Gold is one of the safest, yet most prosperous investments that can withstand the test of time. History has shown us its power to transform barren and desolate areas to bustling centers of commercial activity. One such area that serves as a modern-day example is the state of Colorado. Its massive development in the 19th century serves as a living testament to the allure of gold and how it has led to the growth of the state.
The Pike’s Peak Gold Rush of 1858 drew thousands of people to the area, unearthed over 21 million ounces of gold and arguably led to the creation of the Colorado Territory in 1861. Numerous towns and cities that are still standing today have their roots in the boom brought about by this gold rush. In this article, we explore the golden heritage of Colorado Springs and the opportunities in its vicinity that remain to this day.
Old Colorado City
Colorado Springs rests at the eastern foot of the Rocky Mountains, very close to the famous site of the gold rush, Pike’s Peak. Home to the Centennial State’s second-largest population, it was one of the earliest settlements established at the time of the gold boom. Old Colorado City, today a neighborhood within Colorado Springs, was founded in 1859 due to its ideal location as a supply hub.
Due to the large influx of immigrants and prospectors, the Fountain Colony was laid out downstream of Colorado City and as development continued it was officially incorporated as Colorado Springs by 1872. Subsequent to this, the completion of several railways traversing this area contributed to the consistent surge in trading. Colorado Springs was the centrally located hub, while several gold mines that were equally rich led to the establishment of various settlements around it.
One such example is a mere 40-minute drive away from Colorado Springs. Cripple Creek, located around 20 miles southwest of Colorado Springs, is home to the Independence Lode, site of one of the largest gold strikes in history.
An estimated amount of around $500 million worth of gold ore was mined here, marking around 23.5 million troy ounces in production through primarily hard-rock mining. Today there is only one active mine, but the storefronts and picturesque homes give visitors a glimpse into its once busy economic past.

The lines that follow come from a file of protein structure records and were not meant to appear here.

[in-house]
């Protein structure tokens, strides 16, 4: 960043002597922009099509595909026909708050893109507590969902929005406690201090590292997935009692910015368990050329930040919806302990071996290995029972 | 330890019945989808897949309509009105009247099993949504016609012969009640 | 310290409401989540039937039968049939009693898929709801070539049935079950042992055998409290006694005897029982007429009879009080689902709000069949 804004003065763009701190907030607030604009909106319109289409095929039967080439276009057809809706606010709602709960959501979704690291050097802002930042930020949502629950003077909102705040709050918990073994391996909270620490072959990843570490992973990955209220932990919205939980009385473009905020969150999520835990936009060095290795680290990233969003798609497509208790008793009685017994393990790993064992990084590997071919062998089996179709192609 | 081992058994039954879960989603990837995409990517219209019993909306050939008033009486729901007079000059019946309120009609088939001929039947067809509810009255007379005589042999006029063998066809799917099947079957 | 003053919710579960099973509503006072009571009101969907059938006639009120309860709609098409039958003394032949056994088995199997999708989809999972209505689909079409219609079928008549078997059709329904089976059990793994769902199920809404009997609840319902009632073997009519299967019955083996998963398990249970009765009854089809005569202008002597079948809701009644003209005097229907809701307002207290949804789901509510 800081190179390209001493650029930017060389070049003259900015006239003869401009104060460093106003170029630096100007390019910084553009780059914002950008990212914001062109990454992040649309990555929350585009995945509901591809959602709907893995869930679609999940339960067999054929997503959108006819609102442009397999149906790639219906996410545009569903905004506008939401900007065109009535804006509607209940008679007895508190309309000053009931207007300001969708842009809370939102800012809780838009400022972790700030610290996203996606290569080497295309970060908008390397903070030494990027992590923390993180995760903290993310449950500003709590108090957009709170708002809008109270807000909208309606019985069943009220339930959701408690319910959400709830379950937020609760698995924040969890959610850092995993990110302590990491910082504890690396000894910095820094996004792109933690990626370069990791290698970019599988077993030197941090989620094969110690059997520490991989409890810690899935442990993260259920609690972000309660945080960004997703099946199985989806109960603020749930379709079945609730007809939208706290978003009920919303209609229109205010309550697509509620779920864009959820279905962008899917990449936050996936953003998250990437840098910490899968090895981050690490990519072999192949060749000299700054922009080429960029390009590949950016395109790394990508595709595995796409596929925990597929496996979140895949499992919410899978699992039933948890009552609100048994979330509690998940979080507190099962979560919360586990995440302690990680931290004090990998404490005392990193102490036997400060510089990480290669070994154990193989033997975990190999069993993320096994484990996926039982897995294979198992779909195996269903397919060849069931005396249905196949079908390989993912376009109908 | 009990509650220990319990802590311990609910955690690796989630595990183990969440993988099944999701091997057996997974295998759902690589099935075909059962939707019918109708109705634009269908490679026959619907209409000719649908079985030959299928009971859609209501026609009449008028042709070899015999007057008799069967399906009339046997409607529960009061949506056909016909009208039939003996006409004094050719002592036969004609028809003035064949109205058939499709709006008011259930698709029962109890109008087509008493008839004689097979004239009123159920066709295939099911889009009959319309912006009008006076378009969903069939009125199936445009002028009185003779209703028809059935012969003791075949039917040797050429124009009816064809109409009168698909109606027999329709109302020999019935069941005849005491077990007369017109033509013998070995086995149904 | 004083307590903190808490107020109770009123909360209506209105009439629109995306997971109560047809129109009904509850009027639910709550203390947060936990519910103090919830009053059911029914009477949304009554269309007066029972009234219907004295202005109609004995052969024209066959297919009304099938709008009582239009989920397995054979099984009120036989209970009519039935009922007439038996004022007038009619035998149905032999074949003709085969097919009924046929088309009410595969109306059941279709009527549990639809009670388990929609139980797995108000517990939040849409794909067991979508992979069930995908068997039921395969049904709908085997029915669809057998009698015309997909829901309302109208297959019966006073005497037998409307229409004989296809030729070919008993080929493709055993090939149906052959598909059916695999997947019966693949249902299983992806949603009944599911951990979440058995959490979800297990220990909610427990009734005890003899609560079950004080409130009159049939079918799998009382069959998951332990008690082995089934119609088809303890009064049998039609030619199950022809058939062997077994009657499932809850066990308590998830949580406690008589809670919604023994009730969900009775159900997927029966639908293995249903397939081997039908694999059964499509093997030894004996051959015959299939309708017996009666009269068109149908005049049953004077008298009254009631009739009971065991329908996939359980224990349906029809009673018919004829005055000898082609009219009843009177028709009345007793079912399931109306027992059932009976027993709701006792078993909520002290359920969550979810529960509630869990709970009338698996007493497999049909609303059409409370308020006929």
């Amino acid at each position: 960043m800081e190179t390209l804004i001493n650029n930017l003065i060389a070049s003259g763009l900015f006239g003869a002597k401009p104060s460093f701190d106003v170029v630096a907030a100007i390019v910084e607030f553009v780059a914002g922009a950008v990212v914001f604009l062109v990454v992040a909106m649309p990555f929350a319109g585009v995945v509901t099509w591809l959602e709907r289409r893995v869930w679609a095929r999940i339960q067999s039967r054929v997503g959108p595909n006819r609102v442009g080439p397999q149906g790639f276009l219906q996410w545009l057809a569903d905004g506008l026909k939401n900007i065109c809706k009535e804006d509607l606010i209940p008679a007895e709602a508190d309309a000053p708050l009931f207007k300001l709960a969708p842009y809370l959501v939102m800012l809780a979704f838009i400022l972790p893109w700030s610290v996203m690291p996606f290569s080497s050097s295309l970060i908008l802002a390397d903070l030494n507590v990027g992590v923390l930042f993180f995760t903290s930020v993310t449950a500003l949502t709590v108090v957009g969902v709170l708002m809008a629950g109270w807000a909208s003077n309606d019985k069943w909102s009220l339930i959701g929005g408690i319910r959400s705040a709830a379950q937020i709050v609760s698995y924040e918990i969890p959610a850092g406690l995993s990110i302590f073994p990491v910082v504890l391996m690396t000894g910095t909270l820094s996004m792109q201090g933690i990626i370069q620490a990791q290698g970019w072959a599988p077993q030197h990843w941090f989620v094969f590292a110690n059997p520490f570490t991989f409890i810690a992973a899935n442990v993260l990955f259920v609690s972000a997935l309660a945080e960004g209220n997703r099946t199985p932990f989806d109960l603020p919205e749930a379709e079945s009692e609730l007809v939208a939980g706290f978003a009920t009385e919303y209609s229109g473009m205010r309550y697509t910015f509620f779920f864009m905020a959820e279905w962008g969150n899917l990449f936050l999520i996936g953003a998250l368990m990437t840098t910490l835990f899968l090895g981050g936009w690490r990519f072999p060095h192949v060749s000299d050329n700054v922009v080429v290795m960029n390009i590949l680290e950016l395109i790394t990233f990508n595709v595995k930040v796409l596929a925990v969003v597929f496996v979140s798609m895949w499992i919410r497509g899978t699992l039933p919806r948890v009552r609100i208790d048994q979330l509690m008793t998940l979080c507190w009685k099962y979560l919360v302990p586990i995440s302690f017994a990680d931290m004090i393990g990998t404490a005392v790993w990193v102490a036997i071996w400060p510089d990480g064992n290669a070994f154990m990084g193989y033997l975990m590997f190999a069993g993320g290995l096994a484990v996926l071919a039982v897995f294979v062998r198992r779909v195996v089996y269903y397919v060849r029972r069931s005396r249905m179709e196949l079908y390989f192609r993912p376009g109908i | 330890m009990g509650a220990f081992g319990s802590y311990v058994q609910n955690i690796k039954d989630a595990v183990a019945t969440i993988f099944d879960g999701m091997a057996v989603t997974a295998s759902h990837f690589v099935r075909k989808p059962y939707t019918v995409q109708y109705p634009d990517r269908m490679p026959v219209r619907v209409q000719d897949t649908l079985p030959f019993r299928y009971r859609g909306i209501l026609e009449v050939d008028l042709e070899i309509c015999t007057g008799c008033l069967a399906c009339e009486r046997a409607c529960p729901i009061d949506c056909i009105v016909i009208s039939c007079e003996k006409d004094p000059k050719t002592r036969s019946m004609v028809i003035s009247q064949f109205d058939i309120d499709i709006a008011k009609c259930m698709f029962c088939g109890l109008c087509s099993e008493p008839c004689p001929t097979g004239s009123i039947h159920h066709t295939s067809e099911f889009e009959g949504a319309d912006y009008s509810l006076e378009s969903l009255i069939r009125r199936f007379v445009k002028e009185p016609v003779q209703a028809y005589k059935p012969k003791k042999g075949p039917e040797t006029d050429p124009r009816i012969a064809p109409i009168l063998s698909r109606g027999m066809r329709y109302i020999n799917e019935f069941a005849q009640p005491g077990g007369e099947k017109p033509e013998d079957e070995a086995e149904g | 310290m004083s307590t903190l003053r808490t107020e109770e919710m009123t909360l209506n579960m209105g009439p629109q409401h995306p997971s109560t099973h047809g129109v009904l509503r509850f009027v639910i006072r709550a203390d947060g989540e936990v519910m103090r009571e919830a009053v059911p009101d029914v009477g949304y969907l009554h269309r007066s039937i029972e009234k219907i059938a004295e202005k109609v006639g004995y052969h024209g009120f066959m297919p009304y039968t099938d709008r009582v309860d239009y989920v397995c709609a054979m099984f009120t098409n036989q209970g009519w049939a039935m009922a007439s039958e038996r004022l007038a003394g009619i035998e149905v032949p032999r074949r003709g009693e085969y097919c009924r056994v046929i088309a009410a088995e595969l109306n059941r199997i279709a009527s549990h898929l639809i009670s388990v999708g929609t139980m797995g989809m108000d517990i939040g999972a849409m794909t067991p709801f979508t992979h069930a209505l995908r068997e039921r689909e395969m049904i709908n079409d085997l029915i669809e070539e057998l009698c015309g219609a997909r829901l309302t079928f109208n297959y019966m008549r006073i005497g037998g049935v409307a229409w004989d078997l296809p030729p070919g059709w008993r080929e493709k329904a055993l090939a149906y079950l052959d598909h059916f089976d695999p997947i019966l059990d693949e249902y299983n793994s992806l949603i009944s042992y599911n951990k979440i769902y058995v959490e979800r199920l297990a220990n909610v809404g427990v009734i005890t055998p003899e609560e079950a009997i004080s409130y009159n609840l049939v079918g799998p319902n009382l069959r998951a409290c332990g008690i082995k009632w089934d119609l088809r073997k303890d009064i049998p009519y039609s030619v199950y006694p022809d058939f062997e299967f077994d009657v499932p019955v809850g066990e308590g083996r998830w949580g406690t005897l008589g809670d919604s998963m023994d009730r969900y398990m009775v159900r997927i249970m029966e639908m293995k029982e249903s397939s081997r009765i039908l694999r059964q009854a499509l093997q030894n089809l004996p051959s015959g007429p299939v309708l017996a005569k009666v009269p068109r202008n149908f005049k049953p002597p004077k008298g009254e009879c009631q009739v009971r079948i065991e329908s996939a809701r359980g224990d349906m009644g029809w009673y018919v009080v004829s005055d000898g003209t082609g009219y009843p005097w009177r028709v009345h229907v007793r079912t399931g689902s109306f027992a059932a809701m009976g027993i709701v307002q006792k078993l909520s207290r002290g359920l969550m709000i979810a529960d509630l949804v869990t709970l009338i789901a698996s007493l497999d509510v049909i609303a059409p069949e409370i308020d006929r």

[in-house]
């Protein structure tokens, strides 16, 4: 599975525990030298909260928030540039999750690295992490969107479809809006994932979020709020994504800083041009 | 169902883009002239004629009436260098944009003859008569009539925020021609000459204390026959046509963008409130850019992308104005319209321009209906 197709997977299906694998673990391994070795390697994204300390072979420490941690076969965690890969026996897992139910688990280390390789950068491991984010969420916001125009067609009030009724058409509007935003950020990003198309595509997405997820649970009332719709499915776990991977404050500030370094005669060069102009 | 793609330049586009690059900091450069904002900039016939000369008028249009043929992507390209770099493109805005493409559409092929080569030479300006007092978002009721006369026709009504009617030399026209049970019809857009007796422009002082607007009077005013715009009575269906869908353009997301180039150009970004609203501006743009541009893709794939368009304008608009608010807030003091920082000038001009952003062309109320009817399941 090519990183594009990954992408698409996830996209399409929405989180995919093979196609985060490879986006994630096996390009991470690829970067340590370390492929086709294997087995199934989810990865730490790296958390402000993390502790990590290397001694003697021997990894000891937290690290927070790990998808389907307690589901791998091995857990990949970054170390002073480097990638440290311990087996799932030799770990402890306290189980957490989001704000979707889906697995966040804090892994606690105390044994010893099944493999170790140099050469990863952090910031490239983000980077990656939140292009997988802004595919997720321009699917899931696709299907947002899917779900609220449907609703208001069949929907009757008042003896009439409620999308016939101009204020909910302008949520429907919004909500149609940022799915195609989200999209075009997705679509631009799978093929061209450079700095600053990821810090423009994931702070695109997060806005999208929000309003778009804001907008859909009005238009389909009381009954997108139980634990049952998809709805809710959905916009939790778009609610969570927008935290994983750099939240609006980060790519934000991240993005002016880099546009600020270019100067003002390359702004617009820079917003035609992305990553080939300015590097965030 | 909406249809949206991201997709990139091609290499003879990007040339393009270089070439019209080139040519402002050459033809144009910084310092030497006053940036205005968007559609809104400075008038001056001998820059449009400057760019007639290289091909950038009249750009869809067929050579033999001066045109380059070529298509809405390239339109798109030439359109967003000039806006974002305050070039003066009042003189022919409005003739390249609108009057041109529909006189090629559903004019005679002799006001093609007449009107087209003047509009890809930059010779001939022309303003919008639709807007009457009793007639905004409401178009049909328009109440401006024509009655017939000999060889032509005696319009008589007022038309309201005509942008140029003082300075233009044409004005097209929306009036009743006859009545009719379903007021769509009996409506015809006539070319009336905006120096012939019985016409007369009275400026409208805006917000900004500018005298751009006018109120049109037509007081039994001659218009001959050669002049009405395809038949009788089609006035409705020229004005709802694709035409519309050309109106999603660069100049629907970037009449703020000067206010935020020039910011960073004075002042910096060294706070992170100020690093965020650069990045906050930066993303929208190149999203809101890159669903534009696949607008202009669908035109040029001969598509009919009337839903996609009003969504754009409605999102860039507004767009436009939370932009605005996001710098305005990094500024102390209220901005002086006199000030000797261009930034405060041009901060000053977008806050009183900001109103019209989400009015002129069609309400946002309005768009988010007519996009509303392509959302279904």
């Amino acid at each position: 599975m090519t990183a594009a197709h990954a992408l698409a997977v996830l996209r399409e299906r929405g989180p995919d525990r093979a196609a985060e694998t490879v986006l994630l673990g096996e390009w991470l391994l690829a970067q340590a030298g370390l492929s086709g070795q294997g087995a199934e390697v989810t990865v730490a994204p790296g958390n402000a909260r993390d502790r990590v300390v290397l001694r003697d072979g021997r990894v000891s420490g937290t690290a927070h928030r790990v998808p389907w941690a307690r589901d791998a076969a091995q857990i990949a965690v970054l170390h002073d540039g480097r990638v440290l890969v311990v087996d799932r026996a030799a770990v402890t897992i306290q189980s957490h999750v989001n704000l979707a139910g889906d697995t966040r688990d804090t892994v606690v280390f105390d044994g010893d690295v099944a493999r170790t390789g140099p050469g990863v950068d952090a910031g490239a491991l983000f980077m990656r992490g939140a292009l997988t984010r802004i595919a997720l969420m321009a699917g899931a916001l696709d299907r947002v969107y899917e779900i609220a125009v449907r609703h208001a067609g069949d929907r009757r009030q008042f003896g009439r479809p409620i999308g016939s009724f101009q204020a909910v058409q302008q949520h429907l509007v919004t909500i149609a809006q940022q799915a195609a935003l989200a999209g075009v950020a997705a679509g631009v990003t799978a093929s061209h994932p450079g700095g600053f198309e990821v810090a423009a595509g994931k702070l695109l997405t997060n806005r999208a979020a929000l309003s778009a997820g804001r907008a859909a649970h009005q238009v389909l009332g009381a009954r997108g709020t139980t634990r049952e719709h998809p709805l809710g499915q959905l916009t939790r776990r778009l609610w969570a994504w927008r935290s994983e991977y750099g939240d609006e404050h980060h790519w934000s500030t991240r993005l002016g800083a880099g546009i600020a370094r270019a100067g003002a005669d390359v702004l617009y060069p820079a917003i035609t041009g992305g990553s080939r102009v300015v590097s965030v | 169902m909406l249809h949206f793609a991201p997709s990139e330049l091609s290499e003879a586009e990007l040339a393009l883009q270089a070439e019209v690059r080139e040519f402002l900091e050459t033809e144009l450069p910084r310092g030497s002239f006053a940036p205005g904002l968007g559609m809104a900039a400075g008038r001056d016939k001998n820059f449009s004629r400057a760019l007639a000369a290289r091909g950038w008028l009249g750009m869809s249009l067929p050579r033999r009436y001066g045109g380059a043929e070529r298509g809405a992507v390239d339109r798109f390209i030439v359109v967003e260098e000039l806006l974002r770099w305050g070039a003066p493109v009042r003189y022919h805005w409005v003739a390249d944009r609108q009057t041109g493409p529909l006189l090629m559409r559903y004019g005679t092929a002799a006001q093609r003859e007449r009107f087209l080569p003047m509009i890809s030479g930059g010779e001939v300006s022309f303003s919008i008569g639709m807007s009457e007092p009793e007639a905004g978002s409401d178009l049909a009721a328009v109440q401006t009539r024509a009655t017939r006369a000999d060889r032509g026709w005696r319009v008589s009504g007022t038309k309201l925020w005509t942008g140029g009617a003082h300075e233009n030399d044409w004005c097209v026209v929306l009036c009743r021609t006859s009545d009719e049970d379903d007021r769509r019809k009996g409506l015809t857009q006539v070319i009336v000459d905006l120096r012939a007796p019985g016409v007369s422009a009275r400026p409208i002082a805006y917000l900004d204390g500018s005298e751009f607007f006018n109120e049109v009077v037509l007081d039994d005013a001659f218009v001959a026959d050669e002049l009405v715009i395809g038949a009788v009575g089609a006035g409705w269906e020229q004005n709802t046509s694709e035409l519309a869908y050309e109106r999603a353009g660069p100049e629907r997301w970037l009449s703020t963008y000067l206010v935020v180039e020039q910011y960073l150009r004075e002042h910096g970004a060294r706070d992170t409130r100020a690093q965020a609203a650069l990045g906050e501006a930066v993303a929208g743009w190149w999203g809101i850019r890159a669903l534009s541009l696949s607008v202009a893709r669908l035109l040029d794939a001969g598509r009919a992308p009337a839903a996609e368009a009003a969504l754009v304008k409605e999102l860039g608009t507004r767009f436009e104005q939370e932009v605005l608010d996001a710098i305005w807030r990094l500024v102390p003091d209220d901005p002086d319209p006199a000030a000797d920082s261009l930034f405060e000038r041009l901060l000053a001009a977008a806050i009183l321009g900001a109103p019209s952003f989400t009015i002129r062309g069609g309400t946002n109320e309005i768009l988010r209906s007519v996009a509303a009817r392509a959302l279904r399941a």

Exploring the Mines
For those wanting a more in-depth excursion, the Molly Kathleen Mine offers guided tours a thousand feet below ground. Their guides give keen insights and a breathtaking experience on how the rich telluride ore was processed back in the day.
Newmont’s Victor Gold Mine also offers guided tours for a less claustrophobic experience. The Victor Mine is an open pit operation that is currently active and continues to recover large amounts of gold daily. There are some placer mining activities on Cripple Creek, but much of the federally-managed land in this area is already heavily claimed.
Rich Placer Mining Districts
As we journey west of Colorado Springs into Park County, we find ourselves in Colorado’s top 8th gold-producing county. Both placer gold and lode gold can be found here, with placers attributable to glacial outwash deposits from the North Star Mountain near South Platte River. The South Platte River to the east of the Alma District is one of the most popular places for placer mining.
The Fairplay District in Park County also includes several placer gold rich areas like Sacramento and Beaver Creeks. In addition to placers from glacial moraines, the Tarryall District in Park County also has some outwash gravel deposits in its creek downstream of the main placer zones.
For those willing to journey further north up to Denver, the Clear Creek Canyon is a prospector’s hotspot. West of Golden along Highway 6, this has parking facilities and the gold veins in this area are extensive. However, fine gold dust recovered from the black sands of the creek is more common than large nuggets due to the longstanding mining activity.
Gold Rush Museums
Apart from the mining areas mentioned above, the museums and tours are a fountain of information. Two of the most popular museums are actually within Colorado Springs itself, namely the Western Museum of Mining and Industry and Ghost Town Museum. The former is located at North Gate Boulevard and was founded in 1970, with exhibits focused on the mining history and industrial technology of the western states. The latter museum recreated one of the early mining camps in Colorado and even offers a gold panning as a fun children’s activity on family tours.
On the whole, whether you’re interested in learning more about the mining operations of the past or looking to conduct some present-day activities yourself, Colorado Springs and its vicinity is truly a treasure trove.